With the deadline approaching, I drew a blank. More troubling, I didn't know why.
For the past year as a columnist for the magazine, I've been able to count on a topic occurring in time.
But Monday, three days before the deadline, my mental cupboard was still bare. And other commitments for the next two days would keep me away from the keyboard. So I threw myself on the mercy of the editor and asked for a week's extension.
No problem, she said.
Even with the deadline pressure relieved, nothing came to mind. I told myself I'd write it the next Saturday, and I turned my mind to other projects.
Thursday the topic arrived in my email in-box—twice. Two distinct news items converged to illustrate a development of interest to the column's readers. I knew what I'd write about on Saturday.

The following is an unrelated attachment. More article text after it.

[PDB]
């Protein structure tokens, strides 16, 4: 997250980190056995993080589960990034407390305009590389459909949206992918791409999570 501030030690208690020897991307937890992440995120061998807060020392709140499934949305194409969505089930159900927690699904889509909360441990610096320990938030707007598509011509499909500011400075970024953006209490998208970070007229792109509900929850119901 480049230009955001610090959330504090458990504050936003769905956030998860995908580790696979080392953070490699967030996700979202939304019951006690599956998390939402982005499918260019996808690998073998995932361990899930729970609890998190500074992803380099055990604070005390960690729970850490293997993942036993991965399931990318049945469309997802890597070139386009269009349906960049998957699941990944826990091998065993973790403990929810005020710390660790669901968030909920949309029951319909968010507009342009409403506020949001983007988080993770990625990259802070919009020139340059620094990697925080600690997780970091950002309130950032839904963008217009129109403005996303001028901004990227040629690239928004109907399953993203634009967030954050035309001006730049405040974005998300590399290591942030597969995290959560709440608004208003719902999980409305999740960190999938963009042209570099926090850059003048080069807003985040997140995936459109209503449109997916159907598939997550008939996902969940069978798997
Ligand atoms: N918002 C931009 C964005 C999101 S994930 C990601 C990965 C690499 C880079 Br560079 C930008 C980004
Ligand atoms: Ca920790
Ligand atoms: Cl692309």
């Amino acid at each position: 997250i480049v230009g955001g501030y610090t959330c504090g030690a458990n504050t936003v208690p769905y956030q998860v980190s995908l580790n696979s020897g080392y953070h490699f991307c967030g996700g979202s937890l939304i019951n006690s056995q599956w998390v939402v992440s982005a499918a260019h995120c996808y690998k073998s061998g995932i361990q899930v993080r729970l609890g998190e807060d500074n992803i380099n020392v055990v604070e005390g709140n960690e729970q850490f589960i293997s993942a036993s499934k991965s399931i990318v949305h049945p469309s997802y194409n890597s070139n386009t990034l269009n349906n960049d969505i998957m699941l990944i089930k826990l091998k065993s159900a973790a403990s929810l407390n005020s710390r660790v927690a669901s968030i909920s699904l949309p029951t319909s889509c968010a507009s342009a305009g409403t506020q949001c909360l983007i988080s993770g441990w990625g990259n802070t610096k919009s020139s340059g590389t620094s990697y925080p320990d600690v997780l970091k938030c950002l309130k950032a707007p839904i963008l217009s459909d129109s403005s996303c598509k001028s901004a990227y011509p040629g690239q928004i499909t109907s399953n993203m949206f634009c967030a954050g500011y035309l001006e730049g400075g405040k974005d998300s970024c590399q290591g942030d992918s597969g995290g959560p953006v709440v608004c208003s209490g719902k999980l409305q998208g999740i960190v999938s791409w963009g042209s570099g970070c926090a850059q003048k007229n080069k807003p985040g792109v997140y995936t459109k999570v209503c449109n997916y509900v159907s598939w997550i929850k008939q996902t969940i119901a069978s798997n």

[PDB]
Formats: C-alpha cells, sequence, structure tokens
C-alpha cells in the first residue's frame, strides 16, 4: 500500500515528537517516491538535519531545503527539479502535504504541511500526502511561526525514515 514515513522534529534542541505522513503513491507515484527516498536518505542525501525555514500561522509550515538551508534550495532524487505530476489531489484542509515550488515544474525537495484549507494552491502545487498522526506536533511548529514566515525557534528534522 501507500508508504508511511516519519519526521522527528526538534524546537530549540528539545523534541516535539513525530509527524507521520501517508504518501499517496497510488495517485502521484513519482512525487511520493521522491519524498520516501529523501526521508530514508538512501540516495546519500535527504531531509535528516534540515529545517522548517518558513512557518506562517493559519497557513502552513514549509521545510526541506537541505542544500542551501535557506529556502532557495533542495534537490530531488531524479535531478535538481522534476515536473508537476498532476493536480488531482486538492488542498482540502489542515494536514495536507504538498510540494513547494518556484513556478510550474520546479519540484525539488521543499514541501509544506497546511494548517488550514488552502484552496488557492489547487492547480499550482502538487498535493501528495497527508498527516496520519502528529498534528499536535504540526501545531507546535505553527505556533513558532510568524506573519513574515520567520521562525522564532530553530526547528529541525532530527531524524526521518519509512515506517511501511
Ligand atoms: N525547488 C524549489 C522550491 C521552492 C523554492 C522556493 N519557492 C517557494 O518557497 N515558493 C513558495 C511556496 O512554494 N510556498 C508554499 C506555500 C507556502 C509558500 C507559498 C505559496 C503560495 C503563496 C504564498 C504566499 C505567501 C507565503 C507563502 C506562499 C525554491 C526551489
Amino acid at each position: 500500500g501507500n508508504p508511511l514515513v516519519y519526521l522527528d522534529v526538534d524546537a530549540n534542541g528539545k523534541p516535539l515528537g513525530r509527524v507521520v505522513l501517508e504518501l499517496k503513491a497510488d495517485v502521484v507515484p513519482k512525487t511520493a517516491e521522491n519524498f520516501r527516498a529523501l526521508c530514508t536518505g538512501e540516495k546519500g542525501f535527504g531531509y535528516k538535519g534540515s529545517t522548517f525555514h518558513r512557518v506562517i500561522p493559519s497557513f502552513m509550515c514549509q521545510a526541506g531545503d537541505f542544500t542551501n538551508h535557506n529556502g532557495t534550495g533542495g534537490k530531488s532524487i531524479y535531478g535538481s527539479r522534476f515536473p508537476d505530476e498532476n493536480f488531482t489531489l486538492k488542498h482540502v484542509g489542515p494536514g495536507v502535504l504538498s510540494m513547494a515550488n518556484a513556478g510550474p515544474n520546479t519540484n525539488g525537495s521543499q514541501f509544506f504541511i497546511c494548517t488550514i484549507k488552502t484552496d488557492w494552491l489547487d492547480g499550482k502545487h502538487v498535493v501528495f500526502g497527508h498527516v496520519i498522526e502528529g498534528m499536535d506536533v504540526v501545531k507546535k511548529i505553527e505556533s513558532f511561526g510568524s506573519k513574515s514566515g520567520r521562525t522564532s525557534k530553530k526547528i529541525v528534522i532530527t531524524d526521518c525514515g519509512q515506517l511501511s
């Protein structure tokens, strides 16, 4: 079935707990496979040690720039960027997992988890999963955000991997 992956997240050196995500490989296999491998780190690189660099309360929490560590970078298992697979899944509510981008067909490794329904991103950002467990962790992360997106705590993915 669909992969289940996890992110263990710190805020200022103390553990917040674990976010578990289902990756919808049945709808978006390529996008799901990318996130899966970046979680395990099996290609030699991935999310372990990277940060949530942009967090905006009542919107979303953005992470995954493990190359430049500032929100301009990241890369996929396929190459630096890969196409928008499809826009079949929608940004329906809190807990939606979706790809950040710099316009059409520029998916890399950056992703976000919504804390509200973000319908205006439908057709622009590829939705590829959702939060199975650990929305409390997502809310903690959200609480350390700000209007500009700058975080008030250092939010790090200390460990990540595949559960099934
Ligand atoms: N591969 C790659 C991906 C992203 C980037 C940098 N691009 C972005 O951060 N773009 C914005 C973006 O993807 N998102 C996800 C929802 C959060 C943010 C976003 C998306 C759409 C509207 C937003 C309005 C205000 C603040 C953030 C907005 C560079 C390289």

But I forgot to tell my subconscious. About 2 a.m. Friday I awoke, my brain racing with ideas for how I'd develop the article. If I wanted to get back to sleep, I had to record those thoughts. I took a sheet from a page-a-day calendar into the bathroom, turned on the light, and filled a page.
Saturday morning the notes on the back of the Dilbert page still made sense, and the column's text fell into place.
Next time the ideas don't come, maybe I'll trust that I simply need to wait.